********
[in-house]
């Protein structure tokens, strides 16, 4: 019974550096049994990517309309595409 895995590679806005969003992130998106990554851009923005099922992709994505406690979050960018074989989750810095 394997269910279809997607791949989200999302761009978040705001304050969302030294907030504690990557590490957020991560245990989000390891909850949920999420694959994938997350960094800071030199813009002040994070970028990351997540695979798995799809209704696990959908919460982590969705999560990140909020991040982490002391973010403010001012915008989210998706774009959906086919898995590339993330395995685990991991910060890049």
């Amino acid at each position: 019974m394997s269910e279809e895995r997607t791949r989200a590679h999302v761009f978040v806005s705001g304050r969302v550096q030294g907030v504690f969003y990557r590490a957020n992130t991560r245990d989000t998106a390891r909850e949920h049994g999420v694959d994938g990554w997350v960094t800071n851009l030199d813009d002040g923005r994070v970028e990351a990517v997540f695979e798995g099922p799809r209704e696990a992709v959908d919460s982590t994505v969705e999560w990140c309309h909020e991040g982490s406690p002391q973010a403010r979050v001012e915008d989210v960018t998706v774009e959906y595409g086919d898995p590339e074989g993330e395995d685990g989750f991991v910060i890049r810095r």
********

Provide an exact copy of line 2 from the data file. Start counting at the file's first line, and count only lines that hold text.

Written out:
């Protein structure tokens, strides 16, 4: 019974550096049994990517309309595409 895995590679806005969003992130998106990554851009923005099922992709994505406690979050960018074989989750810095 394997269910279809997607791949989200999302761009978040705001304050969302030294907030504690990557590490957020991560245990989000390891909850949920999420694959994938997350960094800071030199813009002040994070970028990351997540695979798995799809209704696990959908919460982590969705999560990140909020991040982490002391973010403010001012915008989210998706774009959906086919898995590339993330395995685990991991910060890049």